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ChemicalRain5513 t1_j8hf0j5 wrote

Can't it be that this happened multiple times, but that the resulting biochemistry was so similar that we can't tell? If the ocean was filled with particular building bricks, the optimal results would all look similar right?


ringobob t1_j8hwmin wrote

Hard to imagine how that might work in the overall landscape of evolution. Let's assume there were two successful evolutionary lineages that began from two separate abiogenesis events. Do you expect both lines to produce their own, say, bacteria? Plants? Animals? I think what you would expect, hypothetically, is that one line produced its own kingdoms of life, and the other produced its own kingdoms of life, and they'd be unrelated.

So, like, you'd have fungus over here and plants over there, but they'd be entirely unrelated. And that's not what we see. They are related.

The other alternative is that these simple forms of life can intermix. In which case, it makes less sense to think of it as happening multiple times, and more sense to say they were so undifferentiated as to be the same thing. This is sort of a chicken and egg problem. If the conditions necessary to spawn life essentially produced a population, rather than an individual, then I don't know that we'd be able to tell the difference without seeing it in action. And the result would be that we're descendents of all of that life, rather than a single moment of abiogenesis.

Intuitively, it would be surprising for two separate abiogenesis events to produce two forms of life that are that compatible, but perhaps such life is so simple that there's not enough complexity to actually differentiate them.


JohnOliverismysexgod t1_j8hzmjk wrote

When I was a kid, I learned that any instances after the one that took would not survive because such instance would be the perfect food, so it would be gobbled up by the life already here.


Ok-Dog-7149 t1_j8iukfx wrote

This would seem to make some assumptions about relative proximity between the two.


Geobits t1_j8izxui wrote

If they were close in time, sure. It's hard to imagine a biogenesis event now, for example, because existing life is so ubiquitous that it'd have a hard time competing against everything.


Anarchaeologist t1_j8izjp5 wrote

Do you have an area in mind that this might happen? Every environment on Earth that's suitable for organic life's survival seems to already be swarming with microbes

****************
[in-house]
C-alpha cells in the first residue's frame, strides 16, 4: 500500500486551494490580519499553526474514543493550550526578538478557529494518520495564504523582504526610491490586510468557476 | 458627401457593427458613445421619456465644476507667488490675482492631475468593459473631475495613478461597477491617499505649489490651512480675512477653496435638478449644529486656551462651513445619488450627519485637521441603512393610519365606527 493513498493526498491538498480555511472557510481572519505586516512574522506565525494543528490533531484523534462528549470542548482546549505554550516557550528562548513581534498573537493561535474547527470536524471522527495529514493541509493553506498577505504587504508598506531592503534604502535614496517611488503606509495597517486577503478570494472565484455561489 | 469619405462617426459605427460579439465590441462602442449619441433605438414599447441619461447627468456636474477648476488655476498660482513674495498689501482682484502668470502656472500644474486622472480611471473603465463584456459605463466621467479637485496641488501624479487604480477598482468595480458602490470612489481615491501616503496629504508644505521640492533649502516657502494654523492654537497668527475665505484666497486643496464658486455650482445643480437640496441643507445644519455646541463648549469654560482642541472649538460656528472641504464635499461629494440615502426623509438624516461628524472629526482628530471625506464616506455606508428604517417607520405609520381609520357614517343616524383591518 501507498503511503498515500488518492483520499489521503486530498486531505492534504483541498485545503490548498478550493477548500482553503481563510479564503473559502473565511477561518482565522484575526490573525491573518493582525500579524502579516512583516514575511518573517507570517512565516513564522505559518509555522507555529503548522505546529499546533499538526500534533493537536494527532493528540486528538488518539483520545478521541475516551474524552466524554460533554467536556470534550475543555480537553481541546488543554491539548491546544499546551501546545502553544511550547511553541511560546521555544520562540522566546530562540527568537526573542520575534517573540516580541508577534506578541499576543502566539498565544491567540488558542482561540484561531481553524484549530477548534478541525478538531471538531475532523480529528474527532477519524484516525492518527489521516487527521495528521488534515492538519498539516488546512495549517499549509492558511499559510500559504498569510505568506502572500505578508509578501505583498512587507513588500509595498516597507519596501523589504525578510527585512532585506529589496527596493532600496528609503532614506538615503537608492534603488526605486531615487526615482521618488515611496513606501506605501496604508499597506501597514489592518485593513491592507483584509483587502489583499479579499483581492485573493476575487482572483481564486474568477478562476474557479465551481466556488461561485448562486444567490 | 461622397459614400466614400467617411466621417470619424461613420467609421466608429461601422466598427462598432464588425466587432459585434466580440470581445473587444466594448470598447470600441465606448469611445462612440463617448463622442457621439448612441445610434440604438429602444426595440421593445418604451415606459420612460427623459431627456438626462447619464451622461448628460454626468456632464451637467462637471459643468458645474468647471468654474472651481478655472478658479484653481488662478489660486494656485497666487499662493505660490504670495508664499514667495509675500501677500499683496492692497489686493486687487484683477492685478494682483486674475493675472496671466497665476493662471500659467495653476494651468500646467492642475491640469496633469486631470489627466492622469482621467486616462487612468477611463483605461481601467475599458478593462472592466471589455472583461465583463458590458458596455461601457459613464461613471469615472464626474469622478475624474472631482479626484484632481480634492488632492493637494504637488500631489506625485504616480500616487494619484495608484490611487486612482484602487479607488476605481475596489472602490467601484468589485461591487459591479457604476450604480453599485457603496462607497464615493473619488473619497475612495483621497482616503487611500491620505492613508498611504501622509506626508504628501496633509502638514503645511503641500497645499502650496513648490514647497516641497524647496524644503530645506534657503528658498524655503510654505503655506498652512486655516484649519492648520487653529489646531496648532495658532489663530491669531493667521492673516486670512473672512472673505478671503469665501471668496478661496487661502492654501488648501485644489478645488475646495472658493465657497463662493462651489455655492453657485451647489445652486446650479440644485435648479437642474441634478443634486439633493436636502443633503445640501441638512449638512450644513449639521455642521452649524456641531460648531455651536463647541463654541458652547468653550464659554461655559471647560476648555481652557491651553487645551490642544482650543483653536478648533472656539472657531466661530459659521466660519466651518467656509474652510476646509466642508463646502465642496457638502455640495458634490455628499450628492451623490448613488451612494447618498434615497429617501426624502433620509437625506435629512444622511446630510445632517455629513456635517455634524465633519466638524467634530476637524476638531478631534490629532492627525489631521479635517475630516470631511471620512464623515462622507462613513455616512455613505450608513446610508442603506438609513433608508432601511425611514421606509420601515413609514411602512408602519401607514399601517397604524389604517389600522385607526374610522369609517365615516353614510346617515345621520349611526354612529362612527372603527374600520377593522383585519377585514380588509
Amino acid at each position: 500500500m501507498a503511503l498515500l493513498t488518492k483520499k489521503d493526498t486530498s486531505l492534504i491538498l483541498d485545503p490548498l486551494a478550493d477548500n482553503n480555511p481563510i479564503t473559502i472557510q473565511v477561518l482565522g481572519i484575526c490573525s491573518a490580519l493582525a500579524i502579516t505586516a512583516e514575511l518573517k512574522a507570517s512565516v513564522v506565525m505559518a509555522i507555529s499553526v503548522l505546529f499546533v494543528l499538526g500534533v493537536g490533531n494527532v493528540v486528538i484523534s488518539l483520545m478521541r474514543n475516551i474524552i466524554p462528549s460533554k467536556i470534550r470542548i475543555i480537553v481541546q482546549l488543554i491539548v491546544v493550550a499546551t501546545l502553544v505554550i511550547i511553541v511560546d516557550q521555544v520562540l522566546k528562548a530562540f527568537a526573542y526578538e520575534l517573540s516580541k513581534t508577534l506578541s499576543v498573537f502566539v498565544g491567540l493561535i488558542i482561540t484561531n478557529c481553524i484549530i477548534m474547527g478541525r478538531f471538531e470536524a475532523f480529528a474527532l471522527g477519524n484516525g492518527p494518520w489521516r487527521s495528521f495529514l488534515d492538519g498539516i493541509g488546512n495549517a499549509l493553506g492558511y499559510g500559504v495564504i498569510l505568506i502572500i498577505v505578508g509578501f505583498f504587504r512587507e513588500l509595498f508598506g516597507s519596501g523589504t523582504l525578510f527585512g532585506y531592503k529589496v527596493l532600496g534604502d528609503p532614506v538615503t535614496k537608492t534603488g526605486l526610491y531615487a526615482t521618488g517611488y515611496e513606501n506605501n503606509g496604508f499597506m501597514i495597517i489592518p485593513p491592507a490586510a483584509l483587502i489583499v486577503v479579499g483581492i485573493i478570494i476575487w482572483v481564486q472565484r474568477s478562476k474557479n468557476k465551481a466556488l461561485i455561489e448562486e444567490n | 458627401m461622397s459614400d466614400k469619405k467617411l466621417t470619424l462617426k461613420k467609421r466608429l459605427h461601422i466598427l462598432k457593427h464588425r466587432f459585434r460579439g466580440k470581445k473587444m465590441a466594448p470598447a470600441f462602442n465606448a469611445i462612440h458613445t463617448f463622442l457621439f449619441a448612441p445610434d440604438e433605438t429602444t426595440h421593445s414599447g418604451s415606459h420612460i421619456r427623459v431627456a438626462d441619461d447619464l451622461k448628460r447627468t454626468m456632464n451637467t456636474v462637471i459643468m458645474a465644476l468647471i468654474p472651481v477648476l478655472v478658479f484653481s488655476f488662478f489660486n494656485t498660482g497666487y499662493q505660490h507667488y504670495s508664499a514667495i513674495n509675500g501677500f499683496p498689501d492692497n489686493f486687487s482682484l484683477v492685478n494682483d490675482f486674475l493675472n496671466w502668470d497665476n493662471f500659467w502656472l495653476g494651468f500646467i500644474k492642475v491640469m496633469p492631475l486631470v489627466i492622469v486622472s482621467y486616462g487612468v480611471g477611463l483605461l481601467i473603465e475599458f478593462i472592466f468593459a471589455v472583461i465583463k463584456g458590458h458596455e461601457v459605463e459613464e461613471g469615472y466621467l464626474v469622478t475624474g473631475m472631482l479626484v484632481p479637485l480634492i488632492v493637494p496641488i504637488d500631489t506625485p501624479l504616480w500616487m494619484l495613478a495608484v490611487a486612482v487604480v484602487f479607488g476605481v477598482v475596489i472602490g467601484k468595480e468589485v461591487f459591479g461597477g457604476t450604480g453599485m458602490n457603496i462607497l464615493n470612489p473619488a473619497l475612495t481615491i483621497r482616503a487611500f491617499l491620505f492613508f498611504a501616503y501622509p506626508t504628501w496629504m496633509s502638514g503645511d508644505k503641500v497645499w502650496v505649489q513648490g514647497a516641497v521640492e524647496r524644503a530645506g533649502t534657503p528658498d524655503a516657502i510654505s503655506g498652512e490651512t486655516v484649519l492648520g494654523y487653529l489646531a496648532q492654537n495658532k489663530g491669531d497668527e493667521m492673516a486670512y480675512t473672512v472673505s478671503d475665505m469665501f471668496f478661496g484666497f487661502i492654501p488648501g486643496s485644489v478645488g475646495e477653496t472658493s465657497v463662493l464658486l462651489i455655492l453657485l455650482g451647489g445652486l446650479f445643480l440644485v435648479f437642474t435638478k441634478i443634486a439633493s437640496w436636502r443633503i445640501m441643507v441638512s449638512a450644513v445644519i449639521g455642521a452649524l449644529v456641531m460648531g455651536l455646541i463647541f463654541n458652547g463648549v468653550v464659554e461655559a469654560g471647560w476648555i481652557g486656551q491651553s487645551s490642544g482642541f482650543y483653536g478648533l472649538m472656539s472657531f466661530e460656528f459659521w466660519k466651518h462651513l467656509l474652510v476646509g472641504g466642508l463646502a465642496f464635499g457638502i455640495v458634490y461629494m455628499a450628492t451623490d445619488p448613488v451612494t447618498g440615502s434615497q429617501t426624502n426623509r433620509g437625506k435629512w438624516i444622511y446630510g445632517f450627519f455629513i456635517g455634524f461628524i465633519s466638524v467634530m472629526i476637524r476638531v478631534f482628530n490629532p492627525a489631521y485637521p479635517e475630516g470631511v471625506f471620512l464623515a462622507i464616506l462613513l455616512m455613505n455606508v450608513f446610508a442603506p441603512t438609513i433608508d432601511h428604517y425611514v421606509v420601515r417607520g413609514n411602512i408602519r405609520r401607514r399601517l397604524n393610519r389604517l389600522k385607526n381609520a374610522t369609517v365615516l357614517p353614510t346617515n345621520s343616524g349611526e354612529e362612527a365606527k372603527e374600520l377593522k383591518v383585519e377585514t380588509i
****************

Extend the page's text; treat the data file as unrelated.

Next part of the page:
cesarmac t1_j8i79xk wrote

Well i think he's asking about the possibility that ancestral biological structures might have been very similar. Like say ancient vacuoles maybe existing on their own and using RNA as a means of building other vacuoles. The RNA strands might have been extremely simplistic by today's biological standards.

Then you have other extremely simplistic structures that originated somewhere else, using RNA as means of doing extremely simple and menial tasks. Then these proliferate and eventually come into contact with each other and by coincidence form more complex relationships as single structures over time, kind of how the mitochondria is theorized to have become a part of the cell millions of years later.

When they combine maybe it would be difficult to determine that they were two distinct lines of life because they used the same means of relaying genetic information.


ChemicalRain5513 t1_j8izxli wrote

Clearly all the dna of eukaryotes is so related that it cannot be due to chance. But could it be that archae and bacteria formed from separate abiogenesis events?

Or could eukaryotes have formed multiple times? We know that encapsulation of bacteria to form organelles has occurred at least twice, namely for mitochondria and for chloroplasts. Could it be that different eukaryotic kingdoms have mitochondria that are not related?

>If the conditions necessary to spawn life essentially produced a population, rather than an individual, then I don't know that we'd be able to tell the difference without seeing it in action.

Yes this is essentially what I meant, the question whether all life comes from one single cell, of if at some point the conditions were such that many cells formed that were very similar, maybe even with similar dna that was being copied, floating around.


d0meson t1_j8ie6x7 wrote

This seems somewhat unlikely because of compatibility of chirality. Many molecules aren't the same as their mirror image (just like your right and left hands), and chirality is what distinguishes these molecules from their mirror image (a "right-handedness" or "left-handedness").

All life on Earth uses a set of compounds with the same chirality. Enzymes are built to catalyze reactions that exclusively produce the correct chirality of product. In fact, for some of these molecules, their mirror images are actually toxic.

In contrast, non-biological reactions generally don't have such a strict chirality preference. In general, you produce a mix of both "handednesses" in most reactions not involving something extremely selective like an enzyme.

So in abiogenesis conditions, the selection of our current chirality rather than a different one was likely due to chance. If it happened multiple times, it's unlikely that it would have given the same chirality every time.


Any-Broccoli-3911 t1_j8jx03e wrote

There is no evidence that the ocean was ever filled with amino acid and nucleic acid. Also, there are a lot more possible amino acids and nucleic acids than the 20 amino acids and 5 nucleic acids we use. We would expect living beings coming from a different abiogenesis to use different ones.